30,300

30,300

Health (& HS FY 16 & 17)

961,816

998,138

958,000

958,000

Department of Homeland Security

39,775

40,953

42,400

42,400

Housing and Urban Development

39,024

38,248

42,300

42,300

Human Services

59,100

59,500

127,176

65,296

Interior

13,400

13,300

11,700

11,700

Justice

28,090

28,328

27,700

27,700

Labor

46,500

46,000

47,300

47,300

State and International Assistance

54,713

54,268

55,624

55,624

Transportation

76,000

78,900

76,000

76,000

Treasury

535,451

568,526

606,080

606,080

Veterans Affairs

166,100

171,600

177,200

177,200

Corps of Engineers – Civil Works

4,700

4,700

4,700

4,700

Environmental Protection Agency

8,300

8,224

8,451

8,451

Executive Office of the President

750

761

755

755

General Services Administration

631

249

509

509

National Aeronautics and Space Administration

19,300

19,500

20,000

20,000

National Science Foundation

7,493

7,449

6,653

6,653

Office of Personnel Management

49,200

50,900

52,100

52,100

Undistributed Offsetting Receipts

-145,100

-150,200

-159,612

-159,612

On-budget Outlays

2,788,948

2,879,744

2,958,436

2,896,556

On-budget receipts

2,538,000

2,817,000

3,035,000

3,035,000

On-budget Surplus or Deficit

-250,938

-62,744

+76,564

+138,444

Social Security Administration off-budget Outlays

929,000

966,000

1,033,000

1,300,000

Off-budget Receipts

945,000

997,000

1,055,000

1,371,500

Off-budget surplus or deficit

+16,000

+31,000

+22,000

+71,500

Total outlays

3,717,938

3,845,744

3,929,556

4,197,000

Total revenues

3,483,000

3,814,000

4,090,000

4,407,000

Total surplus or deficit

-243,938

-31,744

+160,444

+210,000

Gross Federal Debt

19,433,000

20,149,000

20,884,000

18,934,000

Gross Domestic Product

18,472,000

19,303,000

20,130,000

21,013,000

Debt as Percent of GDP

105%

104%

104%

90%

 

Source: OMB Table 1.1 and 4.1 Agency FY17; Agency Congressional Budget Requests FY 18; 2016 Annual Report of the Board of Trustees of the Federal OASI and DI Trust Funds June 22, 2016

 

To end poverty by 2020 HA-19-6-17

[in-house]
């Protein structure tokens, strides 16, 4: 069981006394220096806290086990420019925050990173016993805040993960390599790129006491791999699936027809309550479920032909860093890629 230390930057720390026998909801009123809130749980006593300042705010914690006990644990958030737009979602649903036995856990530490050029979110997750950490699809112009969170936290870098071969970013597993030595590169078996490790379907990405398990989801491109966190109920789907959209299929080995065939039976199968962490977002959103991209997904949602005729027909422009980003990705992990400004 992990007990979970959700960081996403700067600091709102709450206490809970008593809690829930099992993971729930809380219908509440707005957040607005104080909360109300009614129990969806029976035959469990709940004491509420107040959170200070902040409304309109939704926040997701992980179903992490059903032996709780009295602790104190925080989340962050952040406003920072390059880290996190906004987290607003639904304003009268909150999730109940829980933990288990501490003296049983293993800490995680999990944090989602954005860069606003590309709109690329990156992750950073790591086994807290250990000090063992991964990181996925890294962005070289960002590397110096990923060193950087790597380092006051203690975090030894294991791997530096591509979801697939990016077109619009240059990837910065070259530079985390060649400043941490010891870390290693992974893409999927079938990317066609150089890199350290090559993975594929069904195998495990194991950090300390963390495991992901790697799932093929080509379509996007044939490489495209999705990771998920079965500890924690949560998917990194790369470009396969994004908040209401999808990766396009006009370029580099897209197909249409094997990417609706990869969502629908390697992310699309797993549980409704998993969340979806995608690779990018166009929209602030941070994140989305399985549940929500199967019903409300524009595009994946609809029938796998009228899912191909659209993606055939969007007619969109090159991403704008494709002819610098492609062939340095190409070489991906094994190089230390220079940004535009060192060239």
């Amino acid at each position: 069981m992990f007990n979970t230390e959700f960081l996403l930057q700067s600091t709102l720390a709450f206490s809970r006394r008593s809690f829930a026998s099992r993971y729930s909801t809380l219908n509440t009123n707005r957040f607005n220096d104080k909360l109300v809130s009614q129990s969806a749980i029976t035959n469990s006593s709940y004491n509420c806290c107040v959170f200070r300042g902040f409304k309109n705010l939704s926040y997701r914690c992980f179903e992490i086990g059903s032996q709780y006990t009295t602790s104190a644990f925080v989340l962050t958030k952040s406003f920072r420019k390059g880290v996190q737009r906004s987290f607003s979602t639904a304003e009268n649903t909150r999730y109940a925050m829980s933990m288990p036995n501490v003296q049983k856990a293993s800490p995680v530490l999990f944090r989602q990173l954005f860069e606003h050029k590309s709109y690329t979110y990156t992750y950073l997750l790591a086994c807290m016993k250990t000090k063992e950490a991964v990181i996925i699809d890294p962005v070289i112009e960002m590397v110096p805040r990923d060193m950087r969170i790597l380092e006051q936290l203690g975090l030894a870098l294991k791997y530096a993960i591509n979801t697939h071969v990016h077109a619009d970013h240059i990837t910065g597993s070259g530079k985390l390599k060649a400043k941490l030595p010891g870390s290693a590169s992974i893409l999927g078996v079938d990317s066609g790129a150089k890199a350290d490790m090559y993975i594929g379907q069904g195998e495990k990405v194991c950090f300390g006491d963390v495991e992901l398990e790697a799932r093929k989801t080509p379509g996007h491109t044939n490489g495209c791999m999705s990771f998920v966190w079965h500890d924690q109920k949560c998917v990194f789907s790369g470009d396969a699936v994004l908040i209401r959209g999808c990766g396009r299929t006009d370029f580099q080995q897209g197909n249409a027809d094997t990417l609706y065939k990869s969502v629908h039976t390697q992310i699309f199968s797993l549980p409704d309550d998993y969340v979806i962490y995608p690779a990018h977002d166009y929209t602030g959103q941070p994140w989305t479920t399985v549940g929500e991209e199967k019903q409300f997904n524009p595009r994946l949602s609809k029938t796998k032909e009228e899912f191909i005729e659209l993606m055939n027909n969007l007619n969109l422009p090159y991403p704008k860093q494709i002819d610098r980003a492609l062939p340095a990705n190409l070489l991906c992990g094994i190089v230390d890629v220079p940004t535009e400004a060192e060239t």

To tax the rich to end poverty by 2020 and end child poverty CY18 by repealing the Adjustment of the contribution and benefit base under Section 230 of the Social Security Act 42USC§430. To prioritize child poverty, before taxing the rich, with current revenues, Congress and Commissioner must immediately make insulin dependent diabetes mellitus (IDDM) and orphan as qualifying disabilities for full SSI benefits $777 (CY19). The poor, children first, shall be paid with SSI when the contribution base is expanded to include incomes over the maximum taxable limit. By 2020 all 50 million poor people will receive Supplemental Security Income (SSI). Eliminating tax havens is a sustainable development goal. In the case regarding the maximum taxable limit, failure to pay legal child support obligations under 18USC§228(b) may be treated as attempt to evade or defeat tax under 26USC§7201.  To sustain the Disability Insurance (DI) trust fund a 2.2% DI 10.2% OASDI tax rate is needed for CY19 now that all the Baby Boomers have retired. The OASDI tax rate must protect the smaller trust fund from being depleted. Since 2000 the Actuary has not demonstrated the ability to do the required calculus, enabling the DI trust fund to be depleted, except for the temporary and illegible DI tax rate of 2.37% CY16-18 under the Bipartisan Budget Act. The recidivism to a 1.8% DI tax rate is overruled to protect the smaller trust fund from further abuse.  The FY 17 Defense budget total growth is anemic and the FY 18 “pre-decisional” levy for war on steroids, the compromise is to stabilize Defense spending at 2.5% annual growth from $580 billion FY16 to $595 billion FY 17 to $609 billion FY 18 so end-strength might grow at 0.9% annually from 2,882,000 FY 16 to 2,907,938 FY 17 to 2,934,109 FY 18 and enjoy the 1.6% basic pay raise FY17 and thereafter in peace. Total FY 17 spending reported by the three military departments - Air Force $168.9 billion, Army $148 billion and the Navy and Marine Corp $164.9 billion = $477.4 billion military spending - $583.3 billion in federal revenues FY17 = $106 billion, of $150 billion total, on-budget undistributed offsetting receipts that OMB uses to recover unspent funds at year end, 70.7% from the Defense. Barack Obama won the Nobel Peace Prize, complied with the Nuclear-Non-Proliferation Treaty, reduced military spending FY2013-15 and most of all there were years of peacetime when there was not a single fatality in the 2.8 million volunteers.  For Congress to make law, without a split ticket, the only opportunity, besides the legal child support payments of the 'Labor Act', is for the informed voters of the United States to buy the FY 18 budget surplus and seventh Hospitals & Asylums (HA) stage of DR two party system political development, the White House OMB Director set afire, with a unanimous roll-call vote to tax the rich to end-poverty by 2020.   The ‘Labor Act’ provides (1) to begin to reverse the alarming increase in child poverty from 15.4% in 1996 to 22-33% in 2017 the federal minimum wage must automatically increase from $7.25 an hour 2009-2017 to '$7.50 in 2018 and 3% every year thereafter.' under 29USC§206(a)(1)(D). To replace Demonstration Projects with 'Maternity Protection' Section 305 of the Social Security Act 42USC§50 to provide 14 week paid maternity leave under Maternity Protection ILO Convention 183 (2000).  The primary finding is that to reduce the current fiscal year deficit and historical deficit and debt OMB must abolish the Allowances, Independent Agencies, Other Defense Civil Programs, Undistributed Offsetting Receipts off-budget rows because they are not agencies instrumental to calculating Outlays by Agency under 31USC§101. It is time for Human Services (HS) to graduate from the Public Health Department (PHD) to prevent true federal health spending from exceeding $1 trillions FY 18.  Total federal spending on Human Services programs is estimated to be $59 billion FY 16, $64 FY 17 and $69 billion FY 18 by CY 17.  HS costs are combined with SSI FY 17 and alone FY 18 in the Adjusted Agency columns to detail a $104 billion FY 18 on-budget surplus.